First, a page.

Nikki C is taking care of herself wearing the 'Aspire Top' in black marle and the 'Harem Pants.'
‘You cannot pour from an empty cup.’
Never in my life has this expression meant so much to me as it does now...now that I am a mother.
When depleted, I am simply not the best version of myself, let alone the best mother I can be...not by a long shot. I’m tired, grumpy, irritable, demotivated and just a big, ginormous fun sponge to be honest...just ask my husband (no, actually, please don't!).
Before children (BC!) if I was exhausted, burnt out, run down...however you want to label it...I could easily take some time out for myself to recharge and replenish. I’d get my nails done, go for a run, meet some friends for brunch, go shopping for a high dose of retail therapy...la dee la! But now it's not so easy to just get up and do these things willy nilly. As a mother, you’re on 24/7.
Once a mum, always a mum...EVERY. MINUTE. OF. EVERY. DAY.
Now, don't get me wrong, I know I am beyond lucky and I wouldn't change any of it for the world...but sheesh, I wish it were as easy as it used to be to get my 'stores' up.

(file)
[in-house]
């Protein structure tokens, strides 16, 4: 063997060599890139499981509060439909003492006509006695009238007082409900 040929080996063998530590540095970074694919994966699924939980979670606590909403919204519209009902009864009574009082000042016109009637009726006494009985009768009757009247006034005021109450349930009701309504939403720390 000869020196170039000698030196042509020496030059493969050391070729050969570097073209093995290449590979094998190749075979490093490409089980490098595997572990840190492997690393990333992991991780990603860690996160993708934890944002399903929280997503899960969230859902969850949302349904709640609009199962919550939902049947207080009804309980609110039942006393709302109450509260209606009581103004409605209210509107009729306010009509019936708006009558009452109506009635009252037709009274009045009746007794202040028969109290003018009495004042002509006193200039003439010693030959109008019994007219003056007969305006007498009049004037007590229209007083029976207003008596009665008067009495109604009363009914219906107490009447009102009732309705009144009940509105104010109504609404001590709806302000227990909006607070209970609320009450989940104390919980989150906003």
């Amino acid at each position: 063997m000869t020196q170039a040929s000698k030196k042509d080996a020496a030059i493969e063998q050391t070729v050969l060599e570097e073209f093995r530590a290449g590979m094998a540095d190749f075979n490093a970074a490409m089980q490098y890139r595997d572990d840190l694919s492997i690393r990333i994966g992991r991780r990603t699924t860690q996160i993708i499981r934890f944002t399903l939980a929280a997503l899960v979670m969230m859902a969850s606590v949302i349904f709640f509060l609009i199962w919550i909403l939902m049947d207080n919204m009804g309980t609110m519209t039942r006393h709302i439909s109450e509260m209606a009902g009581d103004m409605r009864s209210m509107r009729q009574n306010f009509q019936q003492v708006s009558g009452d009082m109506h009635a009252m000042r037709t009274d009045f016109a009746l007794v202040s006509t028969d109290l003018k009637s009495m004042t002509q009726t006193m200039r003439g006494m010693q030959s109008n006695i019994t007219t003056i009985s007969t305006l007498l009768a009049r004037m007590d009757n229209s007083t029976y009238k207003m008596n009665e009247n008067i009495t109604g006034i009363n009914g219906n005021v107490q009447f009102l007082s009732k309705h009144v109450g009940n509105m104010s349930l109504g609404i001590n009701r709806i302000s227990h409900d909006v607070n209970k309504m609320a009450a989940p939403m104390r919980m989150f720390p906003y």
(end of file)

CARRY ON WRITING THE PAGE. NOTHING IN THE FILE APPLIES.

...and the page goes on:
I recently read that Sophie Turner (Sansa Stark...you know?) said, "being a mum is the most rewarding blessing in the world. A blessing that I wish I could take a quick 10 to 15 days off from...a month." She's joking of course...but I'm sure many of us can relate to this...just a little...right?
I know I am not alone, millions of mothers worldwide have trouble with ‘self-care,’ as it is so easy to constantly put your children before yourself. However, four and a bit years of being a mother has taught me that putting my children first all the time is, in fact, detrimental. To me, to my kids, my husband, my employers, my friends, my immediate family...everyone in my life. I now know that I have to take care of myself, so I can take care of everyone else. I need a good chunk of time out...10 minutes here and there doesn't cut it for me. I need a good chunk of time out. I need to be completely alone for a few hours, and if I'm super lucky...away for a whole night with my girlfriends, at least once every few months.
So, with all these learnings, I decided to write a blog on self-care for mothers, and not the kind where you're gone for three days at a luxury spa...because that's just not feasible for many of us...but realistic self-care, things we can do every day to better ourselves. In order to really get to the heart of this though, of course I needed to speak to a professional.